WILLIAMS: Jeremy Bash, let`s talk about Mitch McConnell. He chose to seat his entire Republican caucus in a relatively small room for the task, probably hoping to instill in them a sense of history and loyalty. What do you think his next move is, and if witnesses go through, aren`t we looking at a brave new world and a much longer procedure here?

BASH: Yes, I think we were at an inflection point in this proceeding, and I think it`s really borne out for three reasons. One is the Bolton revelations. Second, it`s because of the strength of the House managers` fact-based case. And third, I think it`s based on the extraordinary weakness of the law-based case that the President`s lawyers put forward.

I just want to address for a moment my old professor Alan Dershowitz`s argument that it`s got to be enumerated crime in order to be a high crime and misdemeanor. Imagine this, Brian, if the President had called the President of Ukraine and said, if you don`t build me Trump Tower in Kiev, you`re not going to have a productive relationship with the United States. I think we`d all agree that was corruption plain and simple, and abuse of office, a high crime.

This case is so much worse because what he was demanding was not just build me a hotel, sort of basic corruption. He was saying interfere in a U.S. election. That affects all 300-plus million Americans. It affects the very foundations of our democracy. So I think Mitch McConnell`s got his hands full tonight as do other Republican senators, looking at down the barrel of a possible set of witness testimony from John Bolton and others.

WILLIAMS: Ashley Parker, the Secretary of State made a curious choice of all the reporters to get aggressive with. He chose Mary Louise Kelly of NPR, who happens, as we pointed out, on top of her Harvard degree, to have earned a masters in Cambridge on European history. So after that dustup and the ramifications are still going on, NPR`s reporter was banned on the Secretary of State`s last overseas flight. The President in the East Room today with Bibi Netanyahu, so an impeached President hosting and a prime minister under indictment, chose to give a shout-out to his Secretary of State. We`ll play that.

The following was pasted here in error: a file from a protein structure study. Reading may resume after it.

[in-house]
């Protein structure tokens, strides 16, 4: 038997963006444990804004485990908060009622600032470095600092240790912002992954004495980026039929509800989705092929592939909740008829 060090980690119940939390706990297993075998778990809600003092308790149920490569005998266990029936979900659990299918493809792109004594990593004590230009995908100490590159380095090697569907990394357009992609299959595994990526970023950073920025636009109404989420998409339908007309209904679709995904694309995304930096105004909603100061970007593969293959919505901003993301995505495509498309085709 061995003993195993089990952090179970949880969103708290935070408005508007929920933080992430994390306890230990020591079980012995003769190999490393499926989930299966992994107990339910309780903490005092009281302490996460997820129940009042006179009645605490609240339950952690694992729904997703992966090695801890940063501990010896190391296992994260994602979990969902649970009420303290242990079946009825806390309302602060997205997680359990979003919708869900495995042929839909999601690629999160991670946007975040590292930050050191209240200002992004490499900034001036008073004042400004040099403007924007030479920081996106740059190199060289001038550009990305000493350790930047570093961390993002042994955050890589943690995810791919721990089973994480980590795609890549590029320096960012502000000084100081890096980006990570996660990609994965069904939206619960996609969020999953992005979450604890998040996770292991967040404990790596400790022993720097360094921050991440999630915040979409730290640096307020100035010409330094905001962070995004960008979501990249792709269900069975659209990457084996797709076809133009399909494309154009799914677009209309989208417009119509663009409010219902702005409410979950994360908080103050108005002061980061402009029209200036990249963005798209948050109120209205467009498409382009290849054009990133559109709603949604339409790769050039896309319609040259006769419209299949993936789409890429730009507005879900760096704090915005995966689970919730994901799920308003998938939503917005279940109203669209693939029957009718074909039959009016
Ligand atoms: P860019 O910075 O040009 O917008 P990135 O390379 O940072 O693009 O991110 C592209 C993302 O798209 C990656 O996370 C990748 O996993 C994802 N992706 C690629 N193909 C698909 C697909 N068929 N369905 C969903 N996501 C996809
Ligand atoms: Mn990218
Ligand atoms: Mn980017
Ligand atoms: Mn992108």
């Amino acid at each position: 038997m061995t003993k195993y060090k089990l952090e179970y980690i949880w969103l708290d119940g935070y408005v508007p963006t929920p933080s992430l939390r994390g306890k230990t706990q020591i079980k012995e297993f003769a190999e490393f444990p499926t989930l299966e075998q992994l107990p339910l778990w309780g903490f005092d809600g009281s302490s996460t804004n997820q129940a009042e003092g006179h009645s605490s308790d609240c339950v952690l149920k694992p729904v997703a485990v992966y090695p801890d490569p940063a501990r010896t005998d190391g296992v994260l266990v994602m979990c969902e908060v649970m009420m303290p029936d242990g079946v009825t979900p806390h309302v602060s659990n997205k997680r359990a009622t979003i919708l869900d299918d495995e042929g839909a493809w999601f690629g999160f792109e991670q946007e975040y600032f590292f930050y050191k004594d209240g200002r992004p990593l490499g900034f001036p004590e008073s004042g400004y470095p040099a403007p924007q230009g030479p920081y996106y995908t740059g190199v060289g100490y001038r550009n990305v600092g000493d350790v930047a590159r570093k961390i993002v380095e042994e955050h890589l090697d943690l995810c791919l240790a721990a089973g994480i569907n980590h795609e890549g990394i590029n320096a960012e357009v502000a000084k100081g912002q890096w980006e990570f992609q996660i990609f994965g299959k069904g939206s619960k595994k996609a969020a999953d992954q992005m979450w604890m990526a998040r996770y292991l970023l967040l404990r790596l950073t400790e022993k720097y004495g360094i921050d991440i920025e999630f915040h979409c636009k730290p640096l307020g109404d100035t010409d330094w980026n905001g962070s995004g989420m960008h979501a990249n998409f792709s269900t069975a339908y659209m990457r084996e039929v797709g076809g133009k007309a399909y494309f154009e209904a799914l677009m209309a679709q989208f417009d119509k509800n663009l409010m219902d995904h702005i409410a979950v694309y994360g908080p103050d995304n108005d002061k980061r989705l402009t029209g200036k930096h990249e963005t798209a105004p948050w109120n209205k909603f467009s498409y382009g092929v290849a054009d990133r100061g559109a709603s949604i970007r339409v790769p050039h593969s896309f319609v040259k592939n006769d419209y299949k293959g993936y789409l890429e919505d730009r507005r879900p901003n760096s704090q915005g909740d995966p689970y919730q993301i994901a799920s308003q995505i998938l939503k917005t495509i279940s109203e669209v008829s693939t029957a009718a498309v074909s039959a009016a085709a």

TRUMP: The great Secretary of State Mike Pompeo. That was very impressive Mike. That reporter couldn`t have done too good a job on you yesterday. I think you did a good job on her actually. That`s good. Thank you, Mike.


WILLIAMS: Ashley Parker, Maggie Haberman immediately tweeted, "Should help get suburban women back." What do you think?

PARKER: I mean this is the challenge for President Trump. What he said there, it reminds me to start with of something not that dissimilar that we see him say in his raucous rallies, where he sort of encourages the crowd or a security crew to rough up a protester. And he sort of took that dismissive, you know, bordering on violent attitude into the sanctity of the West Wing to praise how Mike Pompeo treated a reporter. And this is one of the things you do hear from those sort of swing voters, suburban women voters, is that there`s a lot of stuff that President Trump does that they don`t approve of and they don`t like and they`re not comfortable with, and it is sort of laying the groundwork for if Democrats can put up a strong, formidable challenger -- and that very much remains a real open question -- that there are some people who not just for that one moment, but for the totality of all of those moments from the campaign on to these past three years, may just say, you know what, I don`t like that, and I`m willing to try something new.

WILLIAMS: To my partner here in New York, Kimberly Atkins tonight, to Ashley Parker and Jeremy Bash down in Washington, our thanks to all of you for being with us and starting us off.

Coming up for us, after days of sitting in silence, the senators themselves are about to get in this game, albeit indirectly, this being the Senate after all.

And later, six more days until Iowa voters have their early say, and one of Trump`s opponents is under intensifying scrutiny. "The 11th Hour" is just getting started on this particular Tuesday night in view of the Capitol dome.


SEN. MITCH MCCONNELL, (R) MAJORITY LEADER: During the question period of the Clinton trial, senators were thoughtful and brief with their questions, and the managers and counsel were succinct in their answers. I hope we can follow both of these examples during this time.


WILLIAMS: Senators who have so far been forced to observe this trial will get their chance to participate tomorrow. Democrats and Republicans will take turns questioning the House managers and the President`s lawyers. However, they still won`t get a chance to speak. Everything will be written down on these cards, the same way it was done during the Clinton impeachment. Questions will be read aloud by the chief justice, answered by those managers and lawyers.